The U.K. has set up a £2.5 billion ($3.6 billion) patient capital program. The fund is part of an initiative to help British biotechs grow into standalone midsized businesses, rather than sell up at the first sign of a takeover bid from overseas.
A lack of access to capital is one reason local biotechs struggle to scale up and grow into commercial businesses. Recognizing that, the British Business Bank is setting up the £2.5 billion program to help biotechs and high-growth companies in other sectors push on past the startup stage. By investing alongside the private sector, the bank thinks it will mobilize investments worth £7.5 billion.
For now, that remains an aspiration. To get the program started, the bank is transferring around £400 million of existing and approved commitments. Both the transferred commitments highlighted by the bank have a link to life sciences.
One of the commitments is a £30 million evergreen investment in VC shop Draper Esprit’s £115 million capital raise. Draper Esprit is best known for its tech investments but is active in digital health and has ventured into biotech on occasion. Kiadis Pharma is among its portfolio companies. The business bank also detailed a £9 million investment in the Dementia Discovery Fund, a specialist investment vehicle run by SV Health that received $50 million from Bill Gates last year.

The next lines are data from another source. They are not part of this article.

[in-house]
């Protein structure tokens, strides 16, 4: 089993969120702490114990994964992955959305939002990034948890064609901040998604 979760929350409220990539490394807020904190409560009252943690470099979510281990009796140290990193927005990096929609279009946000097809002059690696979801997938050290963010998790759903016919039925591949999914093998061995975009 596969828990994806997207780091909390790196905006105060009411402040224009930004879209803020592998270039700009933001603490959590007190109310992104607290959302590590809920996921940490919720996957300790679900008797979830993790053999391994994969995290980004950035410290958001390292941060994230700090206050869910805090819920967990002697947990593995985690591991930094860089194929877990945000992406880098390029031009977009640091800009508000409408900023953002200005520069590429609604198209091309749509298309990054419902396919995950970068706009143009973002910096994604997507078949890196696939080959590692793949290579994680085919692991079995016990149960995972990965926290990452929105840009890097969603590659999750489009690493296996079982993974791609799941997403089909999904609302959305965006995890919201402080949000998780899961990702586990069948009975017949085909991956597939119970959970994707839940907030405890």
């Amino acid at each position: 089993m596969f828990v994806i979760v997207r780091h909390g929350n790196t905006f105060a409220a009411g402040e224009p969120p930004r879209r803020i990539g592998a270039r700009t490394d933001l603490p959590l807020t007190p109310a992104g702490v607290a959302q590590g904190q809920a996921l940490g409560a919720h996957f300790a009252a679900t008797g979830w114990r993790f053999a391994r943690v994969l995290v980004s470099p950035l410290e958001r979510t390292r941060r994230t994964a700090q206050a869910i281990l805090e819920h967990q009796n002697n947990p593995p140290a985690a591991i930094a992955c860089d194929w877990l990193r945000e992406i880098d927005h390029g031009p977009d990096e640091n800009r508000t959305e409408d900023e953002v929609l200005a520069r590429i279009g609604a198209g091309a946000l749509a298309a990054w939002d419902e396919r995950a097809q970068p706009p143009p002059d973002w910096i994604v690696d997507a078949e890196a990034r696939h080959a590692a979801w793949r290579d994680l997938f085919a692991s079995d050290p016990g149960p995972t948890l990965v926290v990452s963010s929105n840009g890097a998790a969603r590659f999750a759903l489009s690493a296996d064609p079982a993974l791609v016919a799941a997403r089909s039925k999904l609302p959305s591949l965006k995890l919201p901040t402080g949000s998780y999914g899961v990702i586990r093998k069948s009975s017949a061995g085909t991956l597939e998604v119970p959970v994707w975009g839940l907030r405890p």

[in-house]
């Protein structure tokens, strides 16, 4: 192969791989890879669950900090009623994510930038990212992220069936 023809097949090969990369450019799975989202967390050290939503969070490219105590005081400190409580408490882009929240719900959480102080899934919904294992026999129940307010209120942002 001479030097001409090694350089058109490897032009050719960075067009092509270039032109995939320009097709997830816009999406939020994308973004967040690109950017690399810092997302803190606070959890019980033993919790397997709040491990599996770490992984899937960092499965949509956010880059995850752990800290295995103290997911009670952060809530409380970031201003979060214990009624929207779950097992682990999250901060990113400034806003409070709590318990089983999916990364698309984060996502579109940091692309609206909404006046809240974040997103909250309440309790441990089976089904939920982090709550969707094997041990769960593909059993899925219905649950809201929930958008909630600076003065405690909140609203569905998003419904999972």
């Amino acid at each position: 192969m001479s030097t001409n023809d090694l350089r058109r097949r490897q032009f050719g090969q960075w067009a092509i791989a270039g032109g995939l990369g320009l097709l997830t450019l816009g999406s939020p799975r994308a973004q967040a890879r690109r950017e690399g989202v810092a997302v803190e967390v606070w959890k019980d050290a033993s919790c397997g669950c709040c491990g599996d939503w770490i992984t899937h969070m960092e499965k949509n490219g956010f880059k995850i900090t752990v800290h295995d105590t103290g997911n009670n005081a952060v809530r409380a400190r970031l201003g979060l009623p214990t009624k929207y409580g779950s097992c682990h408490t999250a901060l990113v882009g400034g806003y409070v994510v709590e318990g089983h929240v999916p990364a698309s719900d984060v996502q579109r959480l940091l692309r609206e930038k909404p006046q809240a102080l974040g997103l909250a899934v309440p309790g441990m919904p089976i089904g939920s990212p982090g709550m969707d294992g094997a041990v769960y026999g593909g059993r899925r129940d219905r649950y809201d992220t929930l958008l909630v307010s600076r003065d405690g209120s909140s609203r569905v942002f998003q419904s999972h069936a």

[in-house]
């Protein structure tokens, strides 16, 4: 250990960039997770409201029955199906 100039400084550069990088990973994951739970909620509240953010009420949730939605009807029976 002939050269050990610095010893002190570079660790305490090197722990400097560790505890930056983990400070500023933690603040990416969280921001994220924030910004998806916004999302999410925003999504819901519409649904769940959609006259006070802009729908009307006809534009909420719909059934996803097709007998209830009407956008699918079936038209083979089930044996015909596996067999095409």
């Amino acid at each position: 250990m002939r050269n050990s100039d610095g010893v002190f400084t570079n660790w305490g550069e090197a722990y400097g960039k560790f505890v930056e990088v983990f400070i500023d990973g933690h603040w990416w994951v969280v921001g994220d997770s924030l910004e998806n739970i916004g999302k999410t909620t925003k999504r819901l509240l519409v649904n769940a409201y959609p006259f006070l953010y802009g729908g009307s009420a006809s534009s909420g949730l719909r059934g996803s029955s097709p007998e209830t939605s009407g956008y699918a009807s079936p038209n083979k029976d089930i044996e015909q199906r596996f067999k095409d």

The early focus on life sciences, amount of cash involved and presence of Russ Cummings—the former CEO of prolific life science investor Touchstone Innovations—as a nonexecutive director have raised hopes for the fund in the biotech sector.
“Through leveraging a further £5 billion private investment, the fund can now create a step-change in the availability of funding to help U.K. life science members to scale and reach their global ambitions,” BIA CEO Steve Bates said in a statement.
Whatever the sector, the fund will follow the same playbook. The plan is to invest in fixed-term and evergreen funds. Co-investment alongside portfolio funds is also option. Through these commitments, the bank hopes to anchor funds, enable first closes or deliver boosts that bring investment vehicles up to their optimum size.
One outstanding question is how effectively the fund will deploy its capital. The answer will emerge over time, but for now the fund can point to its expertise and connections to argue for the likelihood of it being effective.